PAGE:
I am looking for the best way to get each story out to the largest audience possible.
You’ve partly just explained it, but I still want to ask: how do you make a choice, do you go for something you feel more skilled in, and then apply it to a particular subject, or does the nature of the project prompt it? To what extend do you rely on what you like doing?
My real passion is wildlife, It has absolutely no consequence for me whether I get to do a specific art form to enable my end goal, what matters is the end goal which is to protect wildlife for future generations and ensure a wild future for us all. I am looking for the best way to get each story out to the largest audience possible.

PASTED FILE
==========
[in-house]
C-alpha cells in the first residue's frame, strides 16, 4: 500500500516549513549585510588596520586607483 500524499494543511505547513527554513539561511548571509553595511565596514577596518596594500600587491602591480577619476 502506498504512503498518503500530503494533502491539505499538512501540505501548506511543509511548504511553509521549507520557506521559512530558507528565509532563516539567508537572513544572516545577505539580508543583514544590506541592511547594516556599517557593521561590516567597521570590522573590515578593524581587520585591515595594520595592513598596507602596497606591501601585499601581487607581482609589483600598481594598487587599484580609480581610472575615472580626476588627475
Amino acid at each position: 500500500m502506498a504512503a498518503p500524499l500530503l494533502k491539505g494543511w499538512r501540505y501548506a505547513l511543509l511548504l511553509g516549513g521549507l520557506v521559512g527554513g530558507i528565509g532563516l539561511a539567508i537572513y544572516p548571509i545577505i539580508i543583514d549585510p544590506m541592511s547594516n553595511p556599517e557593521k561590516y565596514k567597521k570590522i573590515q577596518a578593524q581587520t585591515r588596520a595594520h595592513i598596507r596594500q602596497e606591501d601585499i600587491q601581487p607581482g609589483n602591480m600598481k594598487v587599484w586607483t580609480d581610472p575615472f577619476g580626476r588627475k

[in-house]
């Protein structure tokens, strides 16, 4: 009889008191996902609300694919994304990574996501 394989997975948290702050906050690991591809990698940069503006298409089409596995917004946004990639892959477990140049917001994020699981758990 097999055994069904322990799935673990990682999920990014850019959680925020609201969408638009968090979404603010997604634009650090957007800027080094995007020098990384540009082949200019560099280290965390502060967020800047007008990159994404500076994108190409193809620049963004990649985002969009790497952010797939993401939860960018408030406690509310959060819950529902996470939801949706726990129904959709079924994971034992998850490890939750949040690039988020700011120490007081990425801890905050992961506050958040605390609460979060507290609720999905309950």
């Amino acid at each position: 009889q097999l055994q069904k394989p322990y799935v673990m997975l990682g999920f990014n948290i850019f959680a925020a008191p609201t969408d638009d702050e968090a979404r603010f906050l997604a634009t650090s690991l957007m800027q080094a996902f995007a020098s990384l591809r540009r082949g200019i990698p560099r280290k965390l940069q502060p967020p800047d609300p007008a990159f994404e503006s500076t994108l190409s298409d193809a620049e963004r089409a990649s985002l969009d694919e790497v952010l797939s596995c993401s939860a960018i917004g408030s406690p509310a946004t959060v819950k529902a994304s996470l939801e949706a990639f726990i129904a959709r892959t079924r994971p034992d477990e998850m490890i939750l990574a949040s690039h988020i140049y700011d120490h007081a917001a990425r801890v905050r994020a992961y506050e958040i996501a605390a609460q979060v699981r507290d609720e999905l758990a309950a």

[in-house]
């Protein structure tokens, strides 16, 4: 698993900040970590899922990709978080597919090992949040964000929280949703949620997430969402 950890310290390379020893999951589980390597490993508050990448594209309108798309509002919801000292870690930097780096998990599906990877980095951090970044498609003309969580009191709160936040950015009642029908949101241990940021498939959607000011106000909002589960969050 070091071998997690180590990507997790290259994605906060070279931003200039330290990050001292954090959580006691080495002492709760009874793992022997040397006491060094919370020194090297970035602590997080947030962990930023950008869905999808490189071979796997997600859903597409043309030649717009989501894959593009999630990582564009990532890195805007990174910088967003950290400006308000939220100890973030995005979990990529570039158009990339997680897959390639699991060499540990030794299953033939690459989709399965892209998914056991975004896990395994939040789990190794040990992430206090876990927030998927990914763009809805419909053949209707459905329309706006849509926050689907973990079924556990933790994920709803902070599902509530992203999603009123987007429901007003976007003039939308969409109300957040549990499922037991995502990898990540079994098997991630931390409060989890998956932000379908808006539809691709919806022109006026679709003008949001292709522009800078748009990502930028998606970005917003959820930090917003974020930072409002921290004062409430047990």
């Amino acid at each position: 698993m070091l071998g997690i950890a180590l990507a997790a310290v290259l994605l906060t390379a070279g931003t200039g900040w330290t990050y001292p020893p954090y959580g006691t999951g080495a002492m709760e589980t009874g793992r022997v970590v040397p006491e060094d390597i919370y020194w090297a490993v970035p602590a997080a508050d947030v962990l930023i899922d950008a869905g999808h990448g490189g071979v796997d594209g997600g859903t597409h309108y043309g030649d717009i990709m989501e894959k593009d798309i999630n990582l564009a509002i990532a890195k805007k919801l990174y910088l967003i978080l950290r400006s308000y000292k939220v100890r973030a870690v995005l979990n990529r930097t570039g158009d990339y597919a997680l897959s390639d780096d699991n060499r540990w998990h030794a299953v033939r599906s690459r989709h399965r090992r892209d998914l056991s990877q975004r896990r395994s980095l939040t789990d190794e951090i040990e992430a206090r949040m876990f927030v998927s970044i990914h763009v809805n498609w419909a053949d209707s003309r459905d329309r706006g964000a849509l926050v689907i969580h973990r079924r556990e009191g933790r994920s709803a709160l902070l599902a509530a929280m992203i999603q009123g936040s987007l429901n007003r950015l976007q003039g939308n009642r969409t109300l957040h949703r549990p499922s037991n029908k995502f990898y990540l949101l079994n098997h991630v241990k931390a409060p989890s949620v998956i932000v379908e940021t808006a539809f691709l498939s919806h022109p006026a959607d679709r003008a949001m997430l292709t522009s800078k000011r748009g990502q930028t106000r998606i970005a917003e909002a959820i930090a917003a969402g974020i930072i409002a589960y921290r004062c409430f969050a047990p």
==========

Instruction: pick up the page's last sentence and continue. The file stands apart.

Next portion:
What we often do in conservation is preach to the choir, to those already in the know, which at times is necessary, but I really think it is important for these messages to reach mainstream consciousness. With each story that I am breaking, I’m trying to affect a new audience. Each art form can reach a different demographic, so whether it is Stand Up comedy, running a business or contemporary dance, I do what I am able to, creatively, to enable the conservation of our wild planet. At the end of the day, everything is a moment of creative expression.
You have said a couple of times that in developing a campaign you almost have to get into the mind of the animals whom the campaign is dealing with. Is that a painful process?